Section Title (17 Pt)

Section Title (17 Pt)

CHAPTER 7:Sexuality


Adolescentsexualitybecomestheessenceoflifeforyouthsthroughfantasy,exploration,andidentitydevelopment.ThetransitionfromchildhoodtoadulthoodtakesplaceacrossdevelopmentaldomainsdiscussedinpreviouschaptersofAdolescence,andsexualityrepresentsanintegralcomponentofeachoneofthem.Adolescencemightbeconsideredanextendedtransition,especiallyinthedomainofsexuality.While Althoughsomeculturesactivelyembracesexualexploration,othersadvocatepostponingsexualcontactuntilmarriage.Cultureswithmixedmessagesinspireheightenedcuriosity,andyouthsbecomeincreasinglyawareoftheirownmotivationtoestablishanunderstandingofpreferencesandpatternsoffulfillment.Withbothanxiety and eagerness, adolescents are compelled to establish a sexual identity.

Duringadolescence,sexualbehaviorfollowsthesequencekissing,petting,intercourse,andoralsex.About80percentofadolescentshavehadintercoursebyage19.Eightypercentofmaleslivingintheinner cityandinlowSEScommunitiesreporthavinghadintercoursebyage14.Adolescentfemalesreportbeinginloveasthemainmotivationforsexualbehavior,butmalespushtheprogressionofsexualbehaviortowardintercourse.Youngstersengaginginintercoursebeforeage16tendtodemonstrateriskybehaviorincludingpooruseofcontraceptives,excessivedrinking,druguse,delinquency,andschool-relatedproblems.Riskfactors for problems related to sexual activity include socioeconomic status, parenting strategies, and modeled sexual behavior or pregnancy by older siblings.

Theadolescentexperienceincludesthedifficulttopicofhomosexuality.Homosexualattitudesandbehaviorbecomepartofanadolescent’stendencyorpreferencewithvaryingdegreesofheterosexualandhomosexualexperiences.Althoughitisnotclearwhetherbiologicalmechanismsaregeneticallyorenvironmentallyaffected,environmentalandsocialinfluencesarelikelytohaveacombinedeffectaswell.Threestagesassociatedwithacknowledginghomosexualityappear:sensitization,awarenesswithconfusion,andacceptance.Disclosuretypically occurs with friends, siblings, and finally parents.

Adolescentsofeithersexualorientationexperiencesimilarmechanismsofsexualarousal.Masturbationfacilitatesexcitementandfrequentlyservesasanoutletforadolescents.Contraceptiveusehasincreased,butfemales’unwillingnesstopressuremalestousethem,andthesporadicnatureofsexualcontactcompromiseeffectiveness.Nonuseofcontraceptivesisassociated with low SES, younger age, inconsistent relationships, poor future planning, and negative social attitudes and adjustment.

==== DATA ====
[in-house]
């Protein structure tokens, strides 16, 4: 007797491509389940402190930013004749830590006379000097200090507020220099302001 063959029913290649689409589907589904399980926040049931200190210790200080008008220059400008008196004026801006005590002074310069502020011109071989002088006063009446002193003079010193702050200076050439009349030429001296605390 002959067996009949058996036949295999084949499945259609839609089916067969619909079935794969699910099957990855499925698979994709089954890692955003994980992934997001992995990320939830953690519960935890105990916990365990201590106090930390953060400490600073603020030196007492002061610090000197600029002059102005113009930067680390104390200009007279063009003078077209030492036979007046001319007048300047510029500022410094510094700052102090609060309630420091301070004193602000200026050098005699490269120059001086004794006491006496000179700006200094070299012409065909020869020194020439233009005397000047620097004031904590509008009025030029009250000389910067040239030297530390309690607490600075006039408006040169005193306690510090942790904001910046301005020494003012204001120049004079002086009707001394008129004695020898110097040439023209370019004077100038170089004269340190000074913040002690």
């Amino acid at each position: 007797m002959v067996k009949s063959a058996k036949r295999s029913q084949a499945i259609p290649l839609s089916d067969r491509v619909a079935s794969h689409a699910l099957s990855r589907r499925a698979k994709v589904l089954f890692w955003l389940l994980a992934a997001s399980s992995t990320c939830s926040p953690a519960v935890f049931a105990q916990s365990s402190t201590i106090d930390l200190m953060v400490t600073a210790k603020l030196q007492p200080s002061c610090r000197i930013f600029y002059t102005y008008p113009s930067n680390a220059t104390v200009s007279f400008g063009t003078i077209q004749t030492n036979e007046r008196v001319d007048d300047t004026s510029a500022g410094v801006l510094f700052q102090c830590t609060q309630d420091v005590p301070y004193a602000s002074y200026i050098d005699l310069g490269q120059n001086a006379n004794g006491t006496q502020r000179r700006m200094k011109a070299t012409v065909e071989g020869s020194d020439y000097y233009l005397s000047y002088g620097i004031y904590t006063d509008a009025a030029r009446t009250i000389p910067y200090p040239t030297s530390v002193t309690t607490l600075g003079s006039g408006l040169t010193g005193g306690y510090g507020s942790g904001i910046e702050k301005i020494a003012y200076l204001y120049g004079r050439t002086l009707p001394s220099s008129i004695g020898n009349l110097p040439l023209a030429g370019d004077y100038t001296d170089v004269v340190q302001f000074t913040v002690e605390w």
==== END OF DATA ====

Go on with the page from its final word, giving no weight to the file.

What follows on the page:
Adolescent pregnancy and unwed mothers continue to be a serious dilemma in the United States even though the rate is lower than it was in the 1940s. The adolescent pregnancy rate is at least four times the rate in Western European countries. Pregnancy leading to childbirth before age 17 is characterized by:

health risks of pregnant teenschildren with neurological problems

infants with LBWchildren with lower intelligence scores

childrenwithmorebehaviordifficultieschildren with more illnesses

mothers dropping out of schoolmothers and infants living in poverty

Only 50 percent of mothers completeOnly 25 percent of adolescent fathers

school by age 26remain involved

Cognitive abilities that reflect limited recognition of cause cause-and and-effect relationships coupled with high unemployment motivate a feel-good-now perspective. Adolescent parents often do not have the support that they need to follow desirable child-rearing practices. In an attempt to demonstrate responsibility, adolescent fathers quit school to take low-paying jobs. Reducing adolescent pregnancy depends on family planning, contraceptive availability, future planning, and community consensus for adolescent success.






AIDS—–virus; destroys the immune system; death results from common illnesses.

Effective prevention strategies include discussions and outreach with trained peers and volunteers.

Forcible sexual behavior and sexual harassment are unfortunate byproducts of our sensual culture. Four issues that are recognized as highly destructive to the individual involved and to society as a whole:

rape—–forced, nonconsenting sexual intercourse;

date and acquaintance rape—–coercive sexual activity with a known perpetrator;

quidproquosexualharassment—–forcedsexualcomplianceinexchangeforprotection from negative educational outcomes;

hostileenvironmentalsexualharassment—–forcedsexualcontactthatnegativelyimpacts work.

Adolescents tend to have a poor knowledge base about sexually related issues:


Twelve percent of students believe the birth control pill protects against AIDS.

About a quarter of adolescents believe looking at a person can identify AIDS.


Total Teaching Package Outline

Chapter 7: Sexuality

Lecture Topic: 7.1
Research Project: 7.1
Essay Question: 1
A Normal Aspect of Adolescent Development / Lecture Topic: 7.2
Critical Thinking Exercise: 7.1
Essay Question: 1
A Bridge Between the Asexual Child and Sexual Adult / Video: Sex among teens at age 15 (VAD)
The Sexual Culture / Discussion Topic: 7.1
Developing a Sexual Identity / Lecture Topic: 7.1, 7.2
Obtaining Information About Adolescent Sexuality / Discussion Topic: 7.1
In-Class Activity: 7.1
Sexual Attitudes and Behavior / Learning Goal: 1
Image Gallery: 96, 133